There are two variables that make someone more likely to be an evangelical, and they should come as no surprise: weekly religious attendance and identifying as a Republican. Now, in this model, weekly attendance is by far the strongest predictor of self-identifying as evangelical. But it’s interesting to me that even when you throw in a religious variable, there’s still a strong positive relationship between aligning with the GOP and being an evangelical.

It’s not just religious activity that is driving people toward evangelicalism. That’s a clear empirical finding from these results. Evangelicalism has become an amalgam of both religious and political factors that are really hard to untangle.

I really like Ruth Braunstein’s thoughts on this subject in an article she wrote for the Guardian last year. It was entitled, “The backlash against rightwing evangelicals is reshaping American politics and faith.” Her thesis was simple, yet profound: Evangelicalism has essentially purified itself in the last several years. It’s made some people even more committed to the religious movement and its cause. It’s also pushed a lot of people out.

I always think of Moses and the parting of the Red Sea. He lowered his staff and the sea retreated to the right and to the left. Donald Trump has been the Red Sea movement for the evangelical movement. He’s forced people to pick a side in a way that previous presidents didn’t. I don’t think anyone would call George W. Bush the Great Divider.

Is a smaller, yet more faithful movement a laudable goal? That’s for other people to decide. But it does seem like that’s the choice that the evangelical movement has made in the last several years.

This post is republished from “Graphs About Religion” on Substack.

Ryan Burge is an assistant professor of political science at Eastern Illinois University, a pastor in the American Baptist Church and the co-founder and frequent contributor to Religion in Public, a forum for scholars of religion and politics to make their work accessible to a more general audience. His research focuses on the intersection of religiosity and political behaviour, especially in the U.S. Follow him on Twitter at @ryanburge.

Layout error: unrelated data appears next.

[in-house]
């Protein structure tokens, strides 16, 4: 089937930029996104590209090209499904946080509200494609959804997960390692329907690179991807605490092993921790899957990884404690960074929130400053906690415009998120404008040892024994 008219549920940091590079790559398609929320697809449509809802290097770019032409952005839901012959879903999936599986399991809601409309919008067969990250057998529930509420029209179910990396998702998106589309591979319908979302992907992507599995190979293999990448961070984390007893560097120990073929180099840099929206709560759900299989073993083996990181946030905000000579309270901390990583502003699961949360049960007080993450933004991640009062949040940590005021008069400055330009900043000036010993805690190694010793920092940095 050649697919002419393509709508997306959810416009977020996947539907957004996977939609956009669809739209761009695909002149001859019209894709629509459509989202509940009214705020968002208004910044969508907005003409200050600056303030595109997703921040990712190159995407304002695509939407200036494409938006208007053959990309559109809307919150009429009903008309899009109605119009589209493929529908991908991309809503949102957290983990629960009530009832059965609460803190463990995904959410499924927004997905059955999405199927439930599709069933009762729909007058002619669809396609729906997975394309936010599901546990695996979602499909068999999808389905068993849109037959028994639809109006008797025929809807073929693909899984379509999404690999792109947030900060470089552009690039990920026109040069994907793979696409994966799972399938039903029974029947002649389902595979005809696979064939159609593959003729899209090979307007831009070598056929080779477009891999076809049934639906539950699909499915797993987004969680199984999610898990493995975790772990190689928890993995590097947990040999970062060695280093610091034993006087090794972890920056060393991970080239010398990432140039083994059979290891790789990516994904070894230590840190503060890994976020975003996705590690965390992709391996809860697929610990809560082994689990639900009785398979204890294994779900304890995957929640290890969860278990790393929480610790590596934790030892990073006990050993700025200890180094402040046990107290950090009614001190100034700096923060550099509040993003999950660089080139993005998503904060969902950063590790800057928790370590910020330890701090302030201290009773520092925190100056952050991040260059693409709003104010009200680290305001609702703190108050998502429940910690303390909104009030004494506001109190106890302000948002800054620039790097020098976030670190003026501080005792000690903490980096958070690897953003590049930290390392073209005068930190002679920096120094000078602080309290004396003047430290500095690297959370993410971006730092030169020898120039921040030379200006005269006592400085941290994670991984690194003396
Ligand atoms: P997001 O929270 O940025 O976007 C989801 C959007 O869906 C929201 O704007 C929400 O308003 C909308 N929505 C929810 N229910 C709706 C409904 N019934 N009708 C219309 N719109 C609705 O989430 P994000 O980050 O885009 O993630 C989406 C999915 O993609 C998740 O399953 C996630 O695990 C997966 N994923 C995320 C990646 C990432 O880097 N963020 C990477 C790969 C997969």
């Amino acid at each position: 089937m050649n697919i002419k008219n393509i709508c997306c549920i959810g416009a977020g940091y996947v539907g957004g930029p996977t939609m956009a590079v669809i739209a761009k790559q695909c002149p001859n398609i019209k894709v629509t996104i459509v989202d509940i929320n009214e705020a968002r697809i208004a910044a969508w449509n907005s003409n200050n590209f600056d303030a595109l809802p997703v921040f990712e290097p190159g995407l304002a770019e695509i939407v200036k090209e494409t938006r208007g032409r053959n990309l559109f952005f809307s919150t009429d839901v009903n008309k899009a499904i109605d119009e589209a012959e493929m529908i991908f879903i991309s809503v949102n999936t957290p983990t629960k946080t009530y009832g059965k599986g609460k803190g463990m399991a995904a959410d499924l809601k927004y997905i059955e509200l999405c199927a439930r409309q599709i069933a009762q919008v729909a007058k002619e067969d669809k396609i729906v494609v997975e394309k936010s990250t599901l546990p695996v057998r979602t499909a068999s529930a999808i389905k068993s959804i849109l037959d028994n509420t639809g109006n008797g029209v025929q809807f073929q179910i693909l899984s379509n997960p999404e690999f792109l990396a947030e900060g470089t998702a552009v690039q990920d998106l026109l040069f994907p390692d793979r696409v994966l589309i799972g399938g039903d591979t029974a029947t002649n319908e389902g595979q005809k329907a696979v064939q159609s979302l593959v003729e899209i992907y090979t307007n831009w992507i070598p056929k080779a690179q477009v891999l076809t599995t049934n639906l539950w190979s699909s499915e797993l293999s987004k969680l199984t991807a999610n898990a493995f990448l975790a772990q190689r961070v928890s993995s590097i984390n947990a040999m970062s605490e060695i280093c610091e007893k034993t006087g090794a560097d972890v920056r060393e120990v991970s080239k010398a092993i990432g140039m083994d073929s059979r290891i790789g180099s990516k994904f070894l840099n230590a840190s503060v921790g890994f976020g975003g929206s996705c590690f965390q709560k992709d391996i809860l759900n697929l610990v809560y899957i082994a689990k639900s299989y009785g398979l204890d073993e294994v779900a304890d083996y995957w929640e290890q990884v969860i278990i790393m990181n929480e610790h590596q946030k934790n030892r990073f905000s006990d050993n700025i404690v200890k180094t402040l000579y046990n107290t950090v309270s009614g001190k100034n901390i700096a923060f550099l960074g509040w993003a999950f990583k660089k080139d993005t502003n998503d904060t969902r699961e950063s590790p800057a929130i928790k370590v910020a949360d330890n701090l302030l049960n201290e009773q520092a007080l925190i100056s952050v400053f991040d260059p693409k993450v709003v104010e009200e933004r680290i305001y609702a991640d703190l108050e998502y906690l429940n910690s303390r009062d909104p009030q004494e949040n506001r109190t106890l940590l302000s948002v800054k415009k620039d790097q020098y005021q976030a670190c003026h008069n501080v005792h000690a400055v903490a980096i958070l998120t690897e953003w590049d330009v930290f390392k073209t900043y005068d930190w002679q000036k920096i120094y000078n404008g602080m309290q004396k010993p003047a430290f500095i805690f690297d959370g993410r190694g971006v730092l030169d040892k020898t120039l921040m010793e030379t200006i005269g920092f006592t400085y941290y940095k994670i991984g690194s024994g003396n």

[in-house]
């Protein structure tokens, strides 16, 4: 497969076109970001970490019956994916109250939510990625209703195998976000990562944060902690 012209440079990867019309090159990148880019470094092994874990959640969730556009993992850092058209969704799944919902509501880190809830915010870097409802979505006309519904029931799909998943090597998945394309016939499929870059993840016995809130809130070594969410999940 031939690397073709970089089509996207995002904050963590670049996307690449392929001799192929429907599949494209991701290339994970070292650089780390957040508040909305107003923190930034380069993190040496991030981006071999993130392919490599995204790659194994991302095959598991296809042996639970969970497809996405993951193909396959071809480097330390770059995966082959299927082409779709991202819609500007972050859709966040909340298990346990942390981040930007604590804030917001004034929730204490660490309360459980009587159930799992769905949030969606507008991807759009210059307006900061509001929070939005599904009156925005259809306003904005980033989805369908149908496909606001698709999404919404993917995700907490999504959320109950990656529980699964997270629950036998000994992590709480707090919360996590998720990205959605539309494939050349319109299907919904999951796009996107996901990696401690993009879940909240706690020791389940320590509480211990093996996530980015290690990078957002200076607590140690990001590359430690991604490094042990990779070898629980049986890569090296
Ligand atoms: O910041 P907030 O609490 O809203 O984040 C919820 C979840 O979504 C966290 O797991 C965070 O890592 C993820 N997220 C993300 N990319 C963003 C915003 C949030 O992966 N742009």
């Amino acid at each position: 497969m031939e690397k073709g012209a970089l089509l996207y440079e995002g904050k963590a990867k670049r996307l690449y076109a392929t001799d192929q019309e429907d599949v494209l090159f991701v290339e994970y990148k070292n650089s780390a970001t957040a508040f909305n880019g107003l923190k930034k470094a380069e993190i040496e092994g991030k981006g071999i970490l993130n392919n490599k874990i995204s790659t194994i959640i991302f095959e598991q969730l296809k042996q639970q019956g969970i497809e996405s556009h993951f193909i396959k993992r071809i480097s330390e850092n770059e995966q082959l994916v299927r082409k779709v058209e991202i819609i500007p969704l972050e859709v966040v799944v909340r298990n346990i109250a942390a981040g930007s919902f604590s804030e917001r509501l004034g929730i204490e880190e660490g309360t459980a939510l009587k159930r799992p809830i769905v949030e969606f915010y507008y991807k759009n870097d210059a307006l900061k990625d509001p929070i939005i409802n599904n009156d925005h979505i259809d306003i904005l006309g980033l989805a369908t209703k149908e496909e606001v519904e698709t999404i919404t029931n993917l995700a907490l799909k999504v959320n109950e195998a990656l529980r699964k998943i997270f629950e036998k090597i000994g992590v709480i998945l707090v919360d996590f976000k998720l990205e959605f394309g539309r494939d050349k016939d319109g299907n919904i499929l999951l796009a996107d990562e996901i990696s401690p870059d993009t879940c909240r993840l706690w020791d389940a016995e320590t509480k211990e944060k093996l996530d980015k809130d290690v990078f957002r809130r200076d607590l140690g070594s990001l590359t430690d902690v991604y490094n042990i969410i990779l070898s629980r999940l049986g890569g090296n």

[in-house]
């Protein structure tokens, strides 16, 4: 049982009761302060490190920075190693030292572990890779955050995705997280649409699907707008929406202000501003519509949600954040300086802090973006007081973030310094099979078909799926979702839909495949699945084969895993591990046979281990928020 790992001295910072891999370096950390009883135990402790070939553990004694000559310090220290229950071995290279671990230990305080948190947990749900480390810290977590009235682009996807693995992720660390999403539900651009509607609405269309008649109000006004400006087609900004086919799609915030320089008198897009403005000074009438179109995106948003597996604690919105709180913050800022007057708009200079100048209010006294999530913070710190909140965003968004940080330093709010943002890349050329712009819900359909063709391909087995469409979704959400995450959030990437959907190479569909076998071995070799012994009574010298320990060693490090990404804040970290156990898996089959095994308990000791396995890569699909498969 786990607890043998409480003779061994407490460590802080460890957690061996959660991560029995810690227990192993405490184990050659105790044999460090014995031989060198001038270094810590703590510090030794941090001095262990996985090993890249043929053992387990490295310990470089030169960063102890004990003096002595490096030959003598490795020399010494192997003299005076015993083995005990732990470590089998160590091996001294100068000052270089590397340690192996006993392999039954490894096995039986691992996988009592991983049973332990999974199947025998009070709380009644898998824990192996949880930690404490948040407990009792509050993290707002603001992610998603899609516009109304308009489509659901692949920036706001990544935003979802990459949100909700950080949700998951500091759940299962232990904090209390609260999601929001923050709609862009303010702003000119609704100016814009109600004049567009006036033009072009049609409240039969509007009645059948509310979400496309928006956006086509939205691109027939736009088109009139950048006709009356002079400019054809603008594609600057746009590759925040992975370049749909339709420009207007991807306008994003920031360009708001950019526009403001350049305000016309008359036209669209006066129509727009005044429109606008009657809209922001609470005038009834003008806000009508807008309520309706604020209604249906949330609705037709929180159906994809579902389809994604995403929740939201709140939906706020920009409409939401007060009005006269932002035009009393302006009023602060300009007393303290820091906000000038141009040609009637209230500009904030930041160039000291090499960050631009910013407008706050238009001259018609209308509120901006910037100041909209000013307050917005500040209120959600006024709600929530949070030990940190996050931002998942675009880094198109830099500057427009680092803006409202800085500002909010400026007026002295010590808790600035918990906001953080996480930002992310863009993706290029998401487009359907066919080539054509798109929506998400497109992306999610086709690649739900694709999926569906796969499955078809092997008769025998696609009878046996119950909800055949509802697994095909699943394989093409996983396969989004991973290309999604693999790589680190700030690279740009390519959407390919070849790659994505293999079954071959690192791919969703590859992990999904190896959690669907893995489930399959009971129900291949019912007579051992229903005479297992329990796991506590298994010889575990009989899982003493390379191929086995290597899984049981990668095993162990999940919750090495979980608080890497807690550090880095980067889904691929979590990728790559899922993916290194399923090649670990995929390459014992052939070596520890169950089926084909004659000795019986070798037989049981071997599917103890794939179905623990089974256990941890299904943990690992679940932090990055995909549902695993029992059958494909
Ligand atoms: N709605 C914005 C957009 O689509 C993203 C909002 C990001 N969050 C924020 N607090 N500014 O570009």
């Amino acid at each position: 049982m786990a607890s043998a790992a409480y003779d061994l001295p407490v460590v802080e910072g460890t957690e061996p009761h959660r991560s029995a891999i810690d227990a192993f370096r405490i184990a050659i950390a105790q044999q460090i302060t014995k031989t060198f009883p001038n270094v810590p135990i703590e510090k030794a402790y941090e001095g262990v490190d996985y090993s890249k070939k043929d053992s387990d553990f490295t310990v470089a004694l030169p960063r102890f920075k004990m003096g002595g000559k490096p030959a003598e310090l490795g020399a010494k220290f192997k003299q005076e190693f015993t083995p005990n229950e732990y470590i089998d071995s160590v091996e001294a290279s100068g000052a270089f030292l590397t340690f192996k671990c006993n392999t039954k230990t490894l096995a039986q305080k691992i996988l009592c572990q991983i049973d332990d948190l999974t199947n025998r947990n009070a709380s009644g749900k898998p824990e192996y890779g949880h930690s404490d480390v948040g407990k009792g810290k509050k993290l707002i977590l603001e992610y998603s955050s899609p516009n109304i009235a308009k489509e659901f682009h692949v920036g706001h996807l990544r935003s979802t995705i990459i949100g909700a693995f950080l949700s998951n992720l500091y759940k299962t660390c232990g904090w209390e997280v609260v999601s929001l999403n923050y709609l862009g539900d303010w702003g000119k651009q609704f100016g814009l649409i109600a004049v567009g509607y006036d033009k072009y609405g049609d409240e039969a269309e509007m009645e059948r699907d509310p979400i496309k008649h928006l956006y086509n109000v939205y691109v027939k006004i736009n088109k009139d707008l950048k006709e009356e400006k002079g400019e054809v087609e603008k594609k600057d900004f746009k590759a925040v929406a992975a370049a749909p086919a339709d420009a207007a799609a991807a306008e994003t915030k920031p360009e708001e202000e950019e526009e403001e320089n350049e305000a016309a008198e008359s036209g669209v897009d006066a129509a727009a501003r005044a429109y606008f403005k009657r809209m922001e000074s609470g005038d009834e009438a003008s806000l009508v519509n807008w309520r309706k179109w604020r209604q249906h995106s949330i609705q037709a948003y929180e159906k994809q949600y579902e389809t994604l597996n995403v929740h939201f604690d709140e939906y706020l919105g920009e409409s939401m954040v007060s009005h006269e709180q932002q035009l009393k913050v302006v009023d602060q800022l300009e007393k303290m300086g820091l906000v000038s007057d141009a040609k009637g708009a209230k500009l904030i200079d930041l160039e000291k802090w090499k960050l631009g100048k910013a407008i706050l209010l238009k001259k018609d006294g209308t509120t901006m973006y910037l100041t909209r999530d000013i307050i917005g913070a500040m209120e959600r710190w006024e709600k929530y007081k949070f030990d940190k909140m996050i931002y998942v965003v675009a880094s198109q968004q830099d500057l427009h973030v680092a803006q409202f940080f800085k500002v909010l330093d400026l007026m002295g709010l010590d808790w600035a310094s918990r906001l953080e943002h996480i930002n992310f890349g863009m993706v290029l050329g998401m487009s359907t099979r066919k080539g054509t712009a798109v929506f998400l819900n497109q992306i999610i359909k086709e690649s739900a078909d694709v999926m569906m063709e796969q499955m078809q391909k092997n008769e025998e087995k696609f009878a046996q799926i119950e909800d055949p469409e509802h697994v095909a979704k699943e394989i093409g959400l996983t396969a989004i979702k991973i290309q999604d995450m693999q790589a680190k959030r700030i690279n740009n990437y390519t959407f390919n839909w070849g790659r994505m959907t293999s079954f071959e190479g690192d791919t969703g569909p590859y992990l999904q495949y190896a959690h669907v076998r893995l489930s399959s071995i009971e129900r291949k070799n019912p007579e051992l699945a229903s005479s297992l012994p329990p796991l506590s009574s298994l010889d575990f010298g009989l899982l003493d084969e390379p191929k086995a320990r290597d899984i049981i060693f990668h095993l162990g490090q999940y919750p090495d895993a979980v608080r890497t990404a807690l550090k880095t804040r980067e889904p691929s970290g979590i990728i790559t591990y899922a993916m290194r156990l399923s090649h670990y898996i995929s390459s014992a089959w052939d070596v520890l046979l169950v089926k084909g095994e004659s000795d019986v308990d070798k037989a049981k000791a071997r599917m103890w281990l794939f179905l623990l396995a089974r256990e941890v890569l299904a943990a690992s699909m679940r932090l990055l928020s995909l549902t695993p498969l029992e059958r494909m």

Image Credit: Kenneth C. Zirkel /Wikimedia


  1. I’m not sure that the average Australian has any interest in being called or not called evangelical. What’s more the people in churches I’ve spoken to seem to believe it’s a term saying whether they share their faith with others (aka if they evangelise) which is a misunderstanding of the word.
    All of this to say I think Australia needs a completely different method of measuring beliefs than what could be true for North America.

    • Several Christian movements in Australia are pretty keen on being called “evangelical”. For example, Sydney Anglicans, FIEC – a church planting movement with evangelical in its name, the Fellowship of Independent Evangelical Churches. But you are indeed correct to say the average Australian is not interested in being called evangelical. In the US, there are categories of church that make sense there but are not so relevant here. The “mainline churches” are the liberal/progressive churches (including the larger Episcopal, Lutheran, and Presbyterian groups, with the United Methodists losing their evangelical wing to belong in that category.) But in Australia, that space is mostly taken up by one church, the Uniting church, with a few Anglican dioceses. And the evangelical parts of the Australian churches are broader politically than the white evangelicals of the US. You are right. We need different categories, which I suspect is a good thing.